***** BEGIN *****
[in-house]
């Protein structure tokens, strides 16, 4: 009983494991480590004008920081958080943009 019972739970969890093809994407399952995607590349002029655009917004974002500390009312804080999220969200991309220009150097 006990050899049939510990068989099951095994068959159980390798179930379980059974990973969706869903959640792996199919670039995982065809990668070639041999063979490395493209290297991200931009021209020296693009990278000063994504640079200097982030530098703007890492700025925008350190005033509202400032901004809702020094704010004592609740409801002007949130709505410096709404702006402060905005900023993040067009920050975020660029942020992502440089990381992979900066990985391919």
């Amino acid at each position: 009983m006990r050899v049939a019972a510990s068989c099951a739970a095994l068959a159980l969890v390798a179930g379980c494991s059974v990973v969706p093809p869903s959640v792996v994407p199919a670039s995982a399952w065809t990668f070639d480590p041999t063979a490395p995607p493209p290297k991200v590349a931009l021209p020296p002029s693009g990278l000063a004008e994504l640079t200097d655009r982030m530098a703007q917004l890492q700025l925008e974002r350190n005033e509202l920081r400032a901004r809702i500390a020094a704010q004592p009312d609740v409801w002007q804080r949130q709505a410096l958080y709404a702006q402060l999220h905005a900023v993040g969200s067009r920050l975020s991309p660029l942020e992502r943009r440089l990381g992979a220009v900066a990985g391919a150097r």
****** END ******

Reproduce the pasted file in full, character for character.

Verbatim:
[in-house]
């Protein structure tokens, strides 16, 4: 009983494991480590004008920081958080943009 019972739970969890093809994407399952995607590349002029655009917004974002500390009312804080999220969200991309220009150097 006990050899049939510990068989099951095994068959159980390798179930379980059974990973969706869903959640792996199919670039995982065809990668070639041999063979490395493209290297991200931009021209020296693009990278000063994504640079200097982030530098703007890492700025925008350190005033509202400032901004809702020094704010004592609740409801002007949130709505410096709404702006402060905005900023993040067009920050975020660029942020992502440089990381992979900066990985391919």
């Amino acid at each position: 009983m006990r050899v049939a019972a510990s068989c099951a739970a095994l068959a159980l969890v390798a179930g379980c494991s059974v990973v969706p093809p869903s959640v792996v994407p199919a670039s995982a399952w065809t990668f070639d480590p041999t063979a490395p995607p493209p290297k991200v590349a931009l021209p020296p002029s693009g990278l000063a004008e994504l640079t200097d655009r982030m530098a703007q917004l890492q700025l925008e974002r350190n005033e509202l920081r400032a901004r809702i500390a020094a704010q004592p009312d609740v409801w002007q804080r949130q709505a410096l958080y709404a702006q402060l999220h905005a900023v993040g969200s067009r920050l975020s991309p660029l942020e992502r943009r440089l990381g992979a220009v900066a990985g391919a150097r």